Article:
Voting Rights in America

The UNEDITED version – The last Paragraph in Bold was left out of the Tribune.

Aug. 6 is a sobering anniversary for those of us who care deeply about the health of our democracy. When President Lyndon Johnson signed the Voting Rights Act into law on that day in 1965, and when President George W. Bush renewed it in 2006, they were trying to prevent barriers to voting. It is tragic that efforts to bar millions of Americans from casting ballots have instead accelerated in recent years.

Observers should not underestimate this threat — the very future of our democracy is at stake. Voter suppression efforts have only grown since 2000, when our worries were about the accuracy of voting equipment and Supreme Court bias. Even if the outcome was uncertain, however, most voters were rarely barred from participating in elections.

Since then, broad swaths of our population have been targeted for attack.

A national legislative campaign coordinated by the American Legislative Exchange Council has passed laws that could inordinately lock students, senior citizens, African-Americans and Hispanics out of their polling places.

In states from Wisconsin to Texas, ALEC’s local allies have successfully worked to eliminate same-day voter registration and require photo identifications cards from voters. If allowed to stand, these laws will fundamentally change the composition of the American electorate in ways not seen since the poll tax stopped poor African-American citizens from voting in the post-Reconstruction Era after the Civil War.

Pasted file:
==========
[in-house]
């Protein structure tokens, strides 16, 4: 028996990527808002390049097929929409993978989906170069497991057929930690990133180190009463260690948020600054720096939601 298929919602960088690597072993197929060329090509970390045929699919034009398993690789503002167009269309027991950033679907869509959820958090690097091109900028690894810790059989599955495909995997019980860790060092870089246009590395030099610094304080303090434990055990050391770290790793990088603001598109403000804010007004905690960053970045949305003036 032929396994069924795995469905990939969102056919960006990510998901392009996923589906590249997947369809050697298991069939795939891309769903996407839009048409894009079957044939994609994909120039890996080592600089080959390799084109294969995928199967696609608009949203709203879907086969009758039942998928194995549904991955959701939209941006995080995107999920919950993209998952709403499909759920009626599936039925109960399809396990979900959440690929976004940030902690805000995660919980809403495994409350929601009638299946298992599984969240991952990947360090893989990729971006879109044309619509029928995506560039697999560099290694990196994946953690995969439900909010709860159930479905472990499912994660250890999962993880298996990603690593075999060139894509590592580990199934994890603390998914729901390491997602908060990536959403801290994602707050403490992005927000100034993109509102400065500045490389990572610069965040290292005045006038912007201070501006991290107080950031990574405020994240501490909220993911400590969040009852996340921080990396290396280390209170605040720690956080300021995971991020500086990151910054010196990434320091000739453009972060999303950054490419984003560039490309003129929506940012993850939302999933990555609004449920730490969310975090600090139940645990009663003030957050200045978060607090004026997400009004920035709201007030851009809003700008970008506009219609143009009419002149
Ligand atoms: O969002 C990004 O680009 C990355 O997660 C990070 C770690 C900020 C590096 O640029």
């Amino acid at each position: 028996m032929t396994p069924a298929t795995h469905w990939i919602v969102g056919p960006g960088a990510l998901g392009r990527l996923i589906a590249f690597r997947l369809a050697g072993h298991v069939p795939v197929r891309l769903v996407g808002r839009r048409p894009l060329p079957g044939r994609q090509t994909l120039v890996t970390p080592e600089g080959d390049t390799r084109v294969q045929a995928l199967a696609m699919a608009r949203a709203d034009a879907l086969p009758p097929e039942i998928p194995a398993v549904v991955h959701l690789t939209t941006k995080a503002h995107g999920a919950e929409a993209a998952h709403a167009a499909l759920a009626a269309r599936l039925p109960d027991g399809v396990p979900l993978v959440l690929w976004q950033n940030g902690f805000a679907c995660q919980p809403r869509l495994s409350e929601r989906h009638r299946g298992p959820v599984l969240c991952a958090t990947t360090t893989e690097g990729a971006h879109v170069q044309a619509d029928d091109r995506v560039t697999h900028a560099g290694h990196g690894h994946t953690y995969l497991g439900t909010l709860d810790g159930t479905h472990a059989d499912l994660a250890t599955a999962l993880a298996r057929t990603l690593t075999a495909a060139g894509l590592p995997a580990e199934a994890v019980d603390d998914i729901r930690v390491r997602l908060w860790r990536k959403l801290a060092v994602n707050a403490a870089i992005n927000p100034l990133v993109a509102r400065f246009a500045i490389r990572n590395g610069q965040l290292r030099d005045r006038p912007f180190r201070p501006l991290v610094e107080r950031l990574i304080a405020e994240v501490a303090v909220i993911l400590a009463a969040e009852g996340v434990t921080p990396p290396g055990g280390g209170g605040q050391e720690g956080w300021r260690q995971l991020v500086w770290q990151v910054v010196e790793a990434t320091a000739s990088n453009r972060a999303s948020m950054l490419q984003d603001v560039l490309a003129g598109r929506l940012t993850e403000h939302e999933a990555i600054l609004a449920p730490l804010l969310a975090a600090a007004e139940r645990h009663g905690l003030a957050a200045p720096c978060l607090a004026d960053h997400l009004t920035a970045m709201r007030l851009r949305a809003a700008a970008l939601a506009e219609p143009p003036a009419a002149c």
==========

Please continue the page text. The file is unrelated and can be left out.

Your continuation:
Unfortunately, our nation is particularly susceptible to a wide-range of ill-intentioned voting laws because there is no uniformity from state to state, or even from county to county. Unlike almost every modern democracy, voting is administered differently depending on where you live, with separate sets of rules about registration, early voting dates and provisional vote counting.

Today, the Voting Rights Act is the last best hope for vacating these anti-democratic, prejudicial laws and practices. A key provision of the law, called pre-clearance, can prevent implementation of discriminatory voting legislation in states with a history of discrimination. Thus, the spate of ALEC-sponsored laws in Texas, South Carolina and Florida has triggered reviews by the U.S. Justice Department.

“Every American has a stake in the Voting Rights Act preserving election integrity. How ironic that it may take a 20th century law to prevent 19th century abuses in the 21st century. We should be marching toward equality, not back in time toward discrimination.”

— David Orr, Cook County clerk, Chicago

Chicago Tribune Edited Story

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